Now, Duterte has said that his big problem is the people, the mass of Filipinos living in poverty, and that poverty and crime are related. But his thinking is backwards: crime does not create poverty. Drug runners, dealers, and other “low level” players are often forced by economic conditions or by strongmen to engage in crime to survive. If they had gainful employment and the sense of self-esteem that comes with a legitimate day’s work, the incentive of crime would be reduced. Cycles of crime are systemic. They require economic systems that cannot offer decent jobs to those who become involved in creating and selling drugs. They require families living below the poverty level who often turn to drugs as an escape from their harsh realities. This system is present in the Philippines, and is made worse by the fact that many police officers are involved in the drug trade. Indeed, one of Digong’s first official moves in his war against drugs was to suspend five PNP generals and accuse them of fostering drug lords, and he put the entire PNP force on notice that if they were involved with drugs, they would face the consequences. And, just before this went to press, I discovered that the Quezon City Police Department has sacked 88 police officers for involvement in drugs – 35 that were part of the District Anti-Illegal Drugs Division. That is how deep rooted the problem is. It is not just the drug runners or dealers because these players are of so little consequence ultimately. This is not a defense of criminals’ actions, but a plea to battle the true roots of such crimes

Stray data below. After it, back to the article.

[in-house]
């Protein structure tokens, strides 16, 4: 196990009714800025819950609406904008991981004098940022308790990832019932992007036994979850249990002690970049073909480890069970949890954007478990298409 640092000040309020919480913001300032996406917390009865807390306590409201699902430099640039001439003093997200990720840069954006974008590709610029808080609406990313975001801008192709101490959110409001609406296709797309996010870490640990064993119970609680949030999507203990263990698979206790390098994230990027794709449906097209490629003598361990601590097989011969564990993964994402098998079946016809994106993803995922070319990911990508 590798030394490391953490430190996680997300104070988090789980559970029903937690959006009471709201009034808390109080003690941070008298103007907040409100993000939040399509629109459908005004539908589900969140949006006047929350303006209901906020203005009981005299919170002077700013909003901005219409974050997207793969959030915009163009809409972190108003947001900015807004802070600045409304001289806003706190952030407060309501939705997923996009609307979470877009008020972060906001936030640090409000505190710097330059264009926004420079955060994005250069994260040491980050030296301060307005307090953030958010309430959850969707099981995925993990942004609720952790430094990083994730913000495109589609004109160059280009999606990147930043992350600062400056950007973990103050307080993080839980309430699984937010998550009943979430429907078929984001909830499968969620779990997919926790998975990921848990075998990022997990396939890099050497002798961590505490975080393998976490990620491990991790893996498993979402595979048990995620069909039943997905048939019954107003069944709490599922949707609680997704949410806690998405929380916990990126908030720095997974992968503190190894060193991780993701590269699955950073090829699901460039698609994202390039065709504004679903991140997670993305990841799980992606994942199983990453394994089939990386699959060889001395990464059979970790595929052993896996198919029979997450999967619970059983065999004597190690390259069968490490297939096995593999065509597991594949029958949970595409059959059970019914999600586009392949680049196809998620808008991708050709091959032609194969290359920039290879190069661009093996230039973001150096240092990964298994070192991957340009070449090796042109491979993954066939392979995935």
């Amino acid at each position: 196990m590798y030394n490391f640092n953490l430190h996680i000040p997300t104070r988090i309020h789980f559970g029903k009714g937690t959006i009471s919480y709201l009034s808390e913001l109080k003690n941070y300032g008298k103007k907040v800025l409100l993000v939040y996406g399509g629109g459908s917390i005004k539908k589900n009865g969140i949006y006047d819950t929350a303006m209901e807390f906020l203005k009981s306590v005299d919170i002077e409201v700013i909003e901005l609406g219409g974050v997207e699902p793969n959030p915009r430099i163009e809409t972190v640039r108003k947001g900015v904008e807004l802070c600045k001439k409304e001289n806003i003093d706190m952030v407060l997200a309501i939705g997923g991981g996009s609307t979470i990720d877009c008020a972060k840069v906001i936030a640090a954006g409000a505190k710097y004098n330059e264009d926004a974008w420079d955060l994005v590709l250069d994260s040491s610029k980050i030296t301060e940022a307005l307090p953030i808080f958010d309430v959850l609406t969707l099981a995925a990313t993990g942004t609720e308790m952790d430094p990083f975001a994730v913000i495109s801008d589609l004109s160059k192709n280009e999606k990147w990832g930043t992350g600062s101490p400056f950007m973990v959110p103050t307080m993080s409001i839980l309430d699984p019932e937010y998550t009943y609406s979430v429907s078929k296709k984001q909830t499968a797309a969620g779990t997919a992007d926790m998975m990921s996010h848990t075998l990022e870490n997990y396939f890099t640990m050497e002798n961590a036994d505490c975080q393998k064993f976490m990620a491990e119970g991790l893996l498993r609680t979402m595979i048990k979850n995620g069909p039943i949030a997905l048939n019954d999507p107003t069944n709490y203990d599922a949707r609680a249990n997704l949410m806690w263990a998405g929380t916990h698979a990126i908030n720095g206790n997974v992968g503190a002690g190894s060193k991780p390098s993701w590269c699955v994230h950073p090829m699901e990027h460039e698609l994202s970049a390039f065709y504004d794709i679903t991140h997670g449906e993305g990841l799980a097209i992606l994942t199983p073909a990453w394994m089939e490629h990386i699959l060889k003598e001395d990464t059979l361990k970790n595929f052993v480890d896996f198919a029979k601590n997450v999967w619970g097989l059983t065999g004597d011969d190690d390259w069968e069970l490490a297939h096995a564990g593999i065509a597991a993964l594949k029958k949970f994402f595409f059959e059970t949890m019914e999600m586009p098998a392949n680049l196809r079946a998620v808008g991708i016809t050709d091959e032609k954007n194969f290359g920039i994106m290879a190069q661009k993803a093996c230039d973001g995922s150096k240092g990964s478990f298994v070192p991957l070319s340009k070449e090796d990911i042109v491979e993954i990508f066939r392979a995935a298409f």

Before DU-30’s inauguration, a major drug-lord in Cebu was killed in a police operation, with one news outlet reporting that residents “wept in distress” because he had been such a big benefactor of the community. Of course, he would give out money and engage in charity to guarantee residents would turn a blind eye to his actions, but his role as a community benefactor indicates not only that the government couldn’t stop him, but also that local residents came to rely on him for support – suggesting they had lost faith in local government. Many things need to change, and this is going to have to be a top-down effort. The failed “war on the drugs” in the U.S. has largely demonstrated this.
Duterte appears to be a man of the people, and much of what he and his cabinet has done in his first thirty days in office has given me hope for his presidency. This extends to his cabinet, including Gina Lopez, the environment secretary who has wasted no time suspending mining licenses and ordering an audit of all mines in the Philippines, many foreign owned (including by Canada). But the Philippines faces an added challenge in its long struggle with drugs and crime. History has countless examples of what happens when laws and human rights (protected by law) are flouted in the name of fighting crime, and I don’t think I need to list examples. Countries that have low levels of drug-related crime have a few things in common, such as treating addicts as patients not criminals, and campaigns that target the root causes of crime. One can condemn the drug trade and insist on due process – maintaining this in tough times is what makes a nation great.
It is no easy task that DU-30 faces, but, as a man of the people, I hope that he realizes the roots of these problems and addresses them: improving the economy; implementing policies that do not benefit the wealthy, but the poor; revitalizing the Philippine economy and manufacturing industry, even if it will bring growing pains; eliminating corruption; and working with all levels of Philippine society to create a nation that works for everyone.
Jon Malek is a PhD candidate in History at Western University, and is a member of the Migration and Ethnic Relations program.